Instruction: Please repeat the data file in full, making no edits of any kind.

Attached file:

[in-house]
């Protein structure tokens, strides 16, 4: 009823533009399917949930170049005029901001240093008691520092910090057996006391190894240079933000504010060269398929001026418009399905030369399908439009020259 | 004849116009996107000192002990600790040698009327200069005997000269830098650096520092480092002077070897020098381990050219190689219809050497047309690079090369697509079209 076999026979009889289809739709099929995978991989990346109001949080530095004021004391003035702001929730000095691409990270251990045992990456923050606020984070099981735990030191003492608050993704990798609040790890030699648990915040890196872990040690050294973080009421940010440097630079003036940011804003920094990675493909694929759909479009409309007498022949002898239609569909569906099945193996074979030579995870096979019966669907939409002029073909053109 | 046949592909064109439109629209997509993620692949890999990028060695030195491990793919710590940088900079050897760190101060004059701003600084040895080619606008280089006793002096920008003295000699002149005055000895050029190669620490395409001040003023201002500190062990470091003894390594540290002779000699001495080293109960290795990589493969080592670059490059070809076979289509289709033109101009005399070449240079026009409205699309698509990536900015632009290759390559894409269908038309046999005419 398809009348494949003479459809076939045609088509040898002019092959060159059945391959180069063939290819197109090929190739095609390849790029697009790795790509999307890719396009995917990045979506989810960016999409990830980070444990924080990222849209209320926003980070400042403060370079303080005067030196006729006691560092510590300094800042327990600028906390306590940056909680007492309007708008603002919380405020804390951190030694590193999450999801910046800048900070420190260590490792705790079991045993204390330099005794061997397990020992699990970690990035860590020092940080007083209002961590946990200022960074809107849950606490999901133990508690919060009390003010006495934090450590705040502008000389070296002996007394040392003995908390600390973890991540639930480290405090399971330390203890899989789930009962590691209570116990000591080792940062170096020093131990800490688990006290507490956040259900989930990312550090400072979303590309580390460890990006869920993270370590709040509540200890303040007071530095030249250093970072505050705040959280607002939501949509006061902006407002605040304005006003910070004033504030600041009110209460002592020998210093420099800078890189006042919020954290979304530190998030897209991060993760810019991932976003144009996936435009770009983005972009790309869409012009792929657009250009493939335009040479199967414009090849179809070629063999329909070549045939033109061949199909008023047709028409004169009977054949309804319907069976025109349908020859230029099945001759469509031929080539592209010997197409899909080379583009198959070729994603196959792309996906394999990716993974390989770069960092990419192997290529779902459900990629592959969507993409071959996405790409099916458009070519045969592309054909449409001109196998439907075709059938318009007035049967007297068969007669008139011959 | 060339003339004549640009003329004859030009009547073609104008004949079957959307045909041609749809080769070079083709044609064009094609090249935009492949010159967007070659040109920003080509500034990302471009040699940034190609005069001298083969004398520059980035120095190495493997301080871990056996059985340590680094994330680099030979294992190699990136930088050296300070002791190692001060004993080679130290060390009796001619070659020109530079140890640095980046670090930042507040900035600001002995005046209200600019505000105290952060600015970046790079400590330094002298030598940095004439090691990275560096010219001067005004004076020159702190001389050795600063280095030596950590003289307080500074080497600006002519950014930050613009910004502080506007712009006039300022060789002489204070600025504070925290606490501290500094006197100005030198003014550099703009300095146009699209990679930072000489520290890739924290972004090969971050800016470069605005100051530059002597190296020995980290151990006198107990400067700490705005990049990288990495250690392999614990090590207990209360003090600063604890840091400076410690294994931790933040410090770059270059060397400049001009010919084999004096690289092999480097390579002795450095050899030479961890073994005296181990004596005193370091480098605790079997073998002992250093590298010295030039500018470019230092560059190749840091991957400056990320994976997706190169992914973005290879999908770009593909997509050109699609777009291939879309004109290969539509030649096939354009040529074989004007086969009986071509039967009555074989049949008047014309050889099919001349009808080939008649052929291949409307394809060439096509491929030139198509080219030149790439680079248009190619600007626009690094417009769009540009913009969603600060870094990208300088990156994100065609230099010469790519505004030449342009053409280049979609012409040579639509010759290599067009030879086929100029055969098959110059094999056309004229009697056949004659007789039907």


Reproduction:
[in-house]
């Protein structure tokens, strides 16, 4: 009823533009399917949930170049005029901001240093008691520092910090057996006391190894240079933000504010060269398929001026418009399905030369399908439009020259 | 004849116009996107000192002990600790040698009327200069005997000269830098650096520092480092002077070897020098381990050219190689219809050497047309690079090369697509079209 076999026979009889289809739709099929995978991989990346109001949080530095004021004391003035702001929730000095691409990270251990045992990456923050606020984070099981735990030191003492608050993704990798609040790890030699648990915040890196872990040690050294973080009421940010440097630079003036940011804003920094990675493909694929759909479009409309007498022949002898239609569909569906099945193996074979030579995870096979019966669907939409002029073909053109 | 046949592909064109439109629209997509993620692949890999990028060695030195491990793919710590940088900079050897760190101060004059701003600084040895080619606008280089006793002096920008003295000699002149005055000895050029190669620490395409001040003023201002500190062990470091003894390594540290002779000699001495080293109960290795990589493969080592670059490059070809076979289509289709033109101009005399070449240079026009409205699309698509990536900015632009290759390559894409269908038309046999005419 398809009348494949003479459809076939045609088509040898002019092959060159059945391959180069063939290819197109090929190739095609390849790029697009790795790509999307890719396009995917990045979506989810960016999409990830980070444990924080990222849209209320926003980070400042403060370079303080005067030196006729006691560092510590300094800042327990600028906390306590940056909680007492309007708008603002919380405020804390951190030694590193999450999801910046800048900070420190260590490792705790079991045993204390330099005794061997397990020992699990970690990035860590020092940080007083209002961590946990200022960074809107849950606490999901133990508690919060009390003010006495934090450590705040502008000389070296002996007394040392003995908390600390973890991540639930480290405090399971330390203890899989789930009962590691209570116990000591080792940062170096020093131990800490688990006290507490956040259900989930990312550090400072979303590309580390460890990006869920993270370590709040509540200890303040007071530095030249250093970072505050705040959280607002939501949509006061902006407002605040304005006003910070004033504030600041009110209460002592020998210093420099800078890189006042919020954290979304530190998030897209991060993760810019991932976003144009996936435009770009983005972009790309869409012009792929657009250009493939335009040479199967414009090849179809070629063999329909070549045939033109061949199909008023047709028409004169009977054949309804319907069976025109349908020859230029099945001759469509031929080539592209010997197409899909080379583009198959070729994603196959792309996906394999990716993974390989770069960092990419192997290529779902459900990629592959969507993409071959996405790409099916458009070519045969592309054909449409001109196998439907075709059938318009007035049967007297068969007669008139011959 | 060339003339004549640009003329004859030009009547073609104008004949079957959307045909041609749809080769070079083709044609064009094609090249935009492949010159967007070659040109920003080509500034990302471009040699940034190609005069001298083969004398520059980035120095190495493997301080871990056996059985340590680094994330680099030979294992190699990136930088050296300070002791190692001060004993080679130290060390009796001619070659020109530079140890640095980046670090930042507040900035600001002995005046209200600019505000105290952060600015970046790079400590330094002298030598940095004439090691990275560096010219001067005004004076020159702190001389050795600063280095030596950590003289307080500074080497600006002519950014930050613009910004502080506007712009006039300022060789002489204070600025504070925290606490501290500094006197100005030198003014550099703009300095146009699209990679930072000489520290890739924290972004090969971050800016470069605005100051530059002597190296020995980290151990006198107990400067700490705005990049990288990495250690392999614990090590207990209360003090600063604890840091400076410690294994931790933040410090770059270059060397400049001009010919084999004096690289092999480097390579002795450095050899030479961890073994005296181990004596005193370091480098605790079997073998002992250093590298010295030039500018470019230092560059190749840091991957400056990320994976997706190169992914973005290879999908770009593909997509050109699609777009291939879309004109290969539509030649096939354009040529074989004007086969009986071509039967009555074989049949008047014309050889099919001349009808080939008649052929291949409307394809060439096509491929030139198509080219030149790439680079248009190619600007626009690094417009769009540009913009969603600060870094990208300088990156994100065609230099010469790519505004030449342009053409280049979609012409040579639509010759290599067009030879086929100029055969098959110059094999056309004229009697056949004659007789039907």